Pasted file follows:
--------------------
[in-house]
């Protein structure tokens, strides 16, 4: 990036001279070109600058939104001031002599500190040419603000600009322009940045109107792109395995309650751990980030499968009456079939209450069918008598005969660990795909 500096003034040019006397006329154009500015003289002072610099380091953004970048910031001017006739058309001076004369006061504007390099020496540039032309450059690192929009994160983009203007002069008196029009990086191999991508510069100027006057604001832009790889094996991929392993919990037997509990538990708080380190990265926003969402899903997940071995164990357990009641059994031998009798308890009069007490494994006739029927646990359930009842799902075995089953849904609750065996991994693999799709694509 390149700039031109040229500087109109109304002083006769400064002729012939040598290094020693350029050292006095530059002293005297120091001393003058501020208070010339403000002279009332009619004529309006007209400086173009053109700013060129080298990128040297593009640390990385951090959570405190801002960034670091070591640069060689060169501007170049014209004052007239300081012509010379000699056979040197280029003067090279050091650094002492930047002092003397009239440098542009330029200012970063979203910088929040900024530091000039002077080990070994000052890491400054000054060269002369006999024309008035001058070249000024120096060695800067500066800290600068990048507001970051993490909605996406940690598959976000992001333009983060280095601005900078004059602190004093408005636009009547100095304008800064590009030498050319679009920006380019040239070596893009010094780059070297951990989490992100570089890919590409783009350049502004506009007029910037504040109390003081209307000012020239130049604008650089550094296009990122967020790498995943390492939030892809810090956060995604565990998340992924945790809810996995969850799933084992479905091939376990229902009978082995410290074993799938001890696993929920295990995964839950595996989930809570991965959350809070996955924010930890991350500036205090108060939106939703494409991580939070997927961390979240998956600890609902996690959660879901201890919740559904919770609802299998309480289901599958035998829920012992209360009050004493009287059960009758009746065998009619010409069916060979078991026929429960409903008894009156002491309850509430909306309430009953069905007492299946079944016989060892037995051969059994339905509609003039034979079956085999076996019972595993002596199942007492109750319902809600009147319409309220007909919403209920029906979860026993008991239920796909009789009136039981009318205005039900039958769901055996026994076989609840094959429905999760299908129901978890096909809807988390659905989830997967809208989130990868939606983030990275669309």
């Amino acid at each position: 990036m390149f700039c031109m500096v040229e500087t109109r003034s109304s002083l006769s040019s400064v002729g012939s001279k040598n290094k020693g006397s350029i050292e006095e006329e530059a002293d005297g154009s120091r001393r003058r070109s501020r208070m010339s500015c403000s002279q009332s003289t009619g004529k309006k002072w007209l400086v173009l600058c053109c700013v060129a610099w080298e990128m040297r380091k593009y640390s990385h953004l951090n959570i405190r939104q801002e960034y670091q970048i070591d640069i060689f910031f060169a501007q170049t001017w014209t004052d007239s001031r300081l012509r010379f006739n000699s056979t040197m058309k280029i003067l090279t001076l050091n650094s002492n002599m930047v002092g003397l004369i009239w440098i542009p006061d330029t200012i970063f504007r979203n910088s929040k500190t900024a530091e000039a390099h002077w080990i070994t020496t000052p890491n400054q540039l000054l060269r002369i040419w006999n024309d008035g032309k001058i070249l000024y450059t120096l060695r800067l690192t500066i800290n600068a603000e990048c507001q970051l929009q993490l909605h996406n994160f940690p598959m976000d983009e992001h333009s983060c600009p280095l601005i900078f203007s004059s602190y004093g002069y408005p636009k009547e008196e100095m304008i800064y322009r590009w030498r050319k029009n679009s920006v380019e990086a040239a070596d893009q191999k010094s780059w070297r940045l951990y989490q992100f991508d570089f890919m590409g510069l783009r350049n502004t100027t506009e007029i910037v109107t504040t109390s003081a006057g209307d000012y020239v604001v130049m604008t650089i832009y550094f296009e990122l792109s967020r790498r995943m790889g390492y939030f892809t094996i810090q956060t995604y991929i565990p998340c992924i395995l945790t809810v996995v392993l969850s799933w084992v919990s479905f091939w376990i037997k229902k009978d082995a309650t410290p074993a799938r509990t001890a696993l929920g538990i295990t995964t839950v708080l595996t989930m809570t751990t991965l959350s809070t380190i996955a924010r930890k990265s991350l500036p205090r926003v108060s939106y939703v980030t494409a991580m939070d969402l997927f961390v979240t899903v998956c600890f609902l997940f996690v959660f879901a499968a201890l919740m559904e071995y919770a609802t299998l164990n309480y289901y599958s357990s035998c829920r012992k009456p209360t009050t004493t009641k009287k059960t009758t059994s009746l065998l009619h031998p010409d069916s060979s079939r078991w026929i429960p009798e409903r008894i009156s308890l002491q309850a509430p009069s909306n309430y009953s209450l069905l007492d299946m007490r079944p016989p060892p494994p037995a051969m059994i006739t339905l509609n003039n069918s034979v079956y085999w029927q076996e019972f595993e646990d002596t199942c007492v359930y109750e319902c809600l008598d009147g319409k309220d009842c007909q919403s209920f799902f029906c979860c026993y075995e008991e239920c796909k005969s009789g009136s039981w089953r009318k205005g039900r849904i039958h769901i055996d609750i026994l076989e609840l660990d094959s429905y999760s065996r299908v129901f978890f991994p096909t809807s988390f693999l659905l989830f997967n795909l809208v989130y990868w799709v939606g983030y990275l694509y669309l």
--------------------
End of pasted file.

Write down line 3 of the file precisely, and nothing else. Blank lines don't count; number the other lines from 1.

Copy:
């Amino acid at each position: 990036m390149f700039c031109m500096v040229e500087t109109r003034s109304s002083l006769s040019s400064v002729g012939s001279k040598n290094k020693g006397s350029i050292e006095e006329e530059a002293d005297g154009s120091r001393r003058r070109s501020r208070m010339s500015c403000s002279q009332s003289t009619g004529k309006k002072w007209l400086v173009l600058c053109c700013v060129a610099w080298e990128m040297r380091k593009y640390s990385h953004l951090n959570i405190r939104q801002e960034y670091q970048i070591d640069i060689f910031f060169a501007q170049t001017w014209t004052d007239s001031r300081l012509r010379f006739n000699s056979t040197m058309k280029i003067l090279t001076l050091n650094s002492n002599m930047v002092g003397l004369i009239w440098i542009p006061d330029t200012i970063f504007r979203n910088s929040k500190t900024a530091e000039a390099h002077w080990i070994t020496t000052p890491n400054q540039l000054l060269r002369i040419w006999n024309d008035g032309k001058i070249l000024y450059t120096l060695r800067l690192t500066i800290n600068a603000e990048c507001q970051l929009q993490l909605h996406n994160f940690p598959m976000d983009e992001h333009s983060c600009p280095l601005i900078f203007s004059s602190y004093g002069y408005p636009k009547e008196e100095m304008i800064y322009r590009w030498r050319k029009n679009s920006v380019e990086a040239a070596d893009q191999k010094s780059w070297r940045l951990y989490q992100f991508d570089f890919m590409g510069l783009r350049n502004t100027t506009e007029i910037v109107t504040t109390s003081a006057g209307d000012y020239v604001v130049m604008t650089i832009y550094f296009e990122l792109s967020r790498r995943m790889g390492y939030f892809t094996i810090q956060t995604y991929i565990p998340c992924i395995l945790t809810v996995v392993l969850s799933w084992v919990s479905f091939w376990i037997k229902k009978d082995a309650t410290p074993a799938r509990t001890a696993l929920g538990i295990t995964t839950v708080l595996t989930m809570t751990t991965l959350s809070t380190i996955a924010r930890k990265s991350l500036p205090r926003v108060s939106y939703v980030t494409a991580m939070d969402l997927f961390v979240t899903v998956c600890f609902l997940f996690v959660f879901a499968a201890l919740m559904e071995y919770a609802t299998l164990n309480y289901y599958s357990s035998c829920r012992k009456p209360t009050t004493t009641k009287k059960t009758t059994s009746l065998l009619h031998p010409d069916s060979s079939r078991w026929i429960p009798e409903r008894i009156s308890l002491q309850a509430p009069s909306n309430y009953s209450l069905l007492d299946m007490r079944p016989p060892p494994p037995a051969m059994i006739t339905l509609n003039n069918s034979v079956y085999w029927q076996e019972f595993e646990d002596t199942c007492v359930y109750e319902c809600l008598d009147g319409k309220d009842c007909q919403s209920f799902f029906c979860c026993y075995e008991e239920c796909k005969s009789g009136s039981w089953r009318k205005g039900r849904i039958h769901i055996d609750i026994l076989e609840l660990d094959s429905y999760s065996r299908v129901f978890f991994p096909t809807s988390f693999l659905l989830f997967n795909l809208v989130y990868w799709v939606g983030y990275l694509y669309l």